The U.S. government has been working with Chinese officials for months to resolve the transportation woes, she said. China's restrictions on fireworks production and shipping because of the upcoming Summer Olympics in Beijing added additional strain.

"That's not going to help us with July Fourth," she said. "If the product wasn't on the water weeks ago, it isn't going to get here on time."

Heckman estimated that 20 percent of the Fourth of July fireworks will not get here in time: "Everybody is short on something."

Most big chains stocked up early

Mom-and-pop retailers are hit hardest, which may mean fewer roadside tents. Most of the larger fireworks chains order months in advance and are stocked for the Independence Day rush.

Sky King, TNT and Phantom all have year-round locations in Palm Beach County and the Treasure Coast, and many of the area fireworks tents are TNT vendors.

"Our orders were placed before Thanksgiving. Our merchandise was on its way here before the explosion," said Willie Micco, co-founder of Sky King, a Treasure Coast chain with 16 locations including Delray Beach, West Palm Beach, Stuart and Port St. Lucie.

At the TNT Fireworks store in West Palm Beach, shelves are stacked to the ceiling with mortar kits, poppers and rockets. Prices, though, are up about $5 to $10 on several of the larger assortment packs and power-packed aerial fireworks, said manager William Taylor.

Some items have jumped more, such as the Mega Burst 13-piece assortment that was $140 and is now $170. The store couldn't get some items from Florence, Ala.-based TNT's catalogue this year, but sales still are rolling in, Taylor said.

Taylor estimates his average customer spends $100 for Fourth of July fireworks, but some buy by the cartload.

The Big Bang is a roughly 7-foot-tall box of fireworks that sells for $799.99, with a second one priced at 99 cents. This month, Taylor sold four in one day.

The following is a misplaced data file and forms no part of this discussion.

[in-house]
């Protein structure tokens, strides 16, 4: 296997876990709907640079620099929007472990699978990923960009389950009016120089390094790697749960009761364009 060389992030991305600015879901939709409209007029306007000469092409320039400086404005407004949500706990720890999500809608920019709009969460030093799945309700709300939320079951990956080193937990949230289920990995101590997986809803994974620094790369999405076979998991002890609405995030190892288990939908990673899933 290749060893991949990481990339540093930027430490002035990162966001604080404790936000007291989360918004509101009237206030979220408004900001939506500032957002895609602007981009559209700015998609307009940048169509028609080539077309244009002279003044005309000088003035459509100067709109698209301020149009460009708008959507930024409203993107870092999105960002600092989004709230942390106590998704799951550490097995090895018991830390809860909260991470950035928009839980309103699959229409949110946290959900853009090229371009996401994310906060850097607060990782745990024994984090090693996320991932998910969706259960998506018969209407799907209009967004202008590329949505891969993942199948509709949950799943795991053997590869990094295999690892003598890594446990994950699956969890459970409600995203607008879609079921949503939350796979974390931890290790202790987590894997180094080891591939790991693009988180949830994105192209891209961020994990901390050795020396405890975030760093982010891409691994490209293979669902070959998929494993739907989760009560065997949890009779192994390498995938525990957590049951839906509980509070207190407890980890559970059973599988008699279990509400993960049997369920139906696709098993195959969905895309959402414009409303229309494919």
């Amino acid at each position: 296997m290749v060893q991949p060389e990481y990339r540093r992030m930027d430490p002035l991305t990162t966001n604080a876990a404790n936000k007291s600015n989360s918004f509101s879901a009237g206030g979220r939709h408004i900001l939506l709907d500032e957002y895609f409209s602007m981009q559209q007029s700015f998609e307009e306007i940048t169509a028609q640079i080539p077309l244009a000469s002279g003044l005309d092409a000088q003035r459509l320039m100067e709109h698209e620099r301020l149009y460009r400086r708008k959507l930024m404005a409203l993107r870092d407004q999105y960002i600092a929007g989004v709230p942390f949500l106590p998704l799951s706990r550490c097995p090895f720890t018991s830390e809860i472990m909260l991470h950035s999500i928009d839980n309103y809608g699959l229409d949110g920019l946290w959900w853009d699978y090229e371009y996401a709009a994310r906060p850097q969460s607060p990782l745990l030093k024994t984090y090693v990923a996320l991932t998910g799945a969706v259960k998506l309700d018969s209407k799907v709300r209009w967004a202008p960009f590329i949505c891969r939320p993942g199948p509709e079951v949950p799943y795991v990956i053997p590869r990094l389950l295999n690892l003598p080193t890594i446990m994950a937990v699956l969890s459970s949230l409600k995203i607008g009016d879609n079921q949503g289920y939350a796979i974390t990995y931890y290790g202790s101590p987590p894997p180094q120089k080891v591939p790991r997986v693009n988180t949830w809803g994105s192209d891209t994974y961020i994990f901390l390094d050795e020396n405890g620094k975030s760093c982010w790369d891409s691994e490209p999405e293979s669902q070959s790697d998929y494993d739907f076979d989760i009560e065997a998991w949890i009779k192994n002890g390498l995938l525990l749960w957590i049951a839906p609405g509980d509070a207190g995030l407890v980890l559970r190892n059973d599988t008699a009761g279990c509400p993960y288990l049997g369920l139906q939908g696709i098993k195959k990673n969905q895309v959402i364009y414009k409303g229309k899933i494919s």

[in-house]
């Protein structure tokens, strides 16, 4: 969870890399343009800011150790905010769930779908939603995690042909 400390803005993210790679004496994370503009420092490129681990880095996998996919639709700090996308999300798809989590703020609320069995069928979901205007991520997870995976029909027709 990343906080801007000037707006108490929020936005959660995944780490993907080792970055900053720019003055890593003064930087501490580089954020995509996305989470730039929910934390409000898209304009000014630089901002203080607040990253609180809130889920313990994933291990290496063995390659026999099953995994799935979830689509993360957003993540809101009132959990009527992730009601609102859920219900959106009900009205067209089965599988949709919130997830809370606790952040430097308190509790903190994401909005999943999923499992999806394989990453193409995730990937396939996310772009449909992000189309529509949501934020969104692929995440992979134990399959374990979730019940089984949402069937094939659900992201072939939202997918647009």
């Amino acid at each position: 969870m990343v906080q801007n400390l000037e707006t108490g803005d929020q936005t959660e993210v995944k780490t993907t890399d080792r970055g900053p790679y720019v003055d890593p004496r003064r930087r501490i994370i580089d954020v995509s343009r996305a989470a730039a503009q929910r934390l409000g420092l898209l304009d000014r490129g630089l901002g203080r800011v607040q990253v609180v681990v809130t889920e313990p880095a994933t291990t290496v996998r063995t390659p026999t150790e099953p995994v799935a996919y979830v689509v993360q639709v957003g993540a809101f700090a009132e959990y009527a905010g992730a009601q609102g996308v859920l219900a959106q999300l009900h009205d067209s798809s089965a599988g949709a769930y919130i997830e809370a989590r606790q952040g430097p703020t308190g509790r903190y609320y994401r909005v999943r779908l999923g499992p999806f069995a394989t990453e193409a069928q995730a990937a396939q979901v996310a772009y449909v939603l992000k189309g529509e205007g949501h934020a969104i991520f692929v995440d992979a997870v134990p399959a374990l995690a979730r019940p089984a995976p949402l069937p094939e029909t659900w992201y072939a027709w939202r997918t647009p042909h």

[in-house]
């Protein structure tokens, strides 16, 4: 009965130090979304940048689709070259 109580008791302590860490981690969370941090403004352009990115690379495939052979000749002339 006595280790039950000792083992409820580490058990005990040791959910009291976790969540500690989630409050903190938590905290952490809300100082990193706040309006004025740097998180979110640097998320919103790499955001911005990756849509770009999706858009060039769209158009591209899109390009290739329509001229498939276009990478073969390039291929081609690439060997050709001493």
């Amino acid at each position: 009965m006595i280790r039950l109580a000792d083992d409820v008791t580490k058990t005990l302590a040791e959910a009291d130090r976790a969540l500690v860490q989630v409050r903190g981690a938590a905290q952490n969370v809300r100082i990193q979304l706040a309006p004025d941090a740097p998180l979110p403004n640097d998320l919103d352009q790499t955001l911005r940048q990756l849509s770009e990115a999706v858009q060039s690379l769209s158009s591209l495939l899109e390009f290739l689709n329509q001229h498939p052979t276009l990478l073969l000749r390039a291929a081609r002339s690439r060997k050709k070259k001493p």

Most area events will take place

For the super-size community shows, the delay in fireworks shipments also is squeezing professional firms. Industry leaders say some cities might have to scale back or even cancel their fireworks displays this year.

But again, most of the city-sponsored shows in Palm Beach County and the Treasure Coast are put on by larger firms that stocked early.

"All of our July displays will go on," said Ana Esturilho, manager of Zambelli Fireworks' Boca Raton office.

The New Castle, Pa.-based firm will produce 60 Fourth of July shows in Florida this year, Esturilho said, including West Palm Beach, Boca Raton, Lake Worth, Wellington and Greenacres.

Brookhaven, N.Y.-based Fireworks by Grucci, which handles the Delray Beach and Boynton Beach shows, keeps a two-year inventory on hand, said producer Philip Butler. On the Treasure Coast, Jensen Beach-based Creative Fireworks said its shows for Stuart, Indiantown and Port St. Lucie are a go.

Most of Fourth of July celebrations will be unscathed, but fireworks retailers are already worrying about New Year's Eve festivities. And many fear shortages and price increases will be a larger problem in 2009.

"You may be paying 20 to 30 percent more and still not getting what you ordered," Micco said.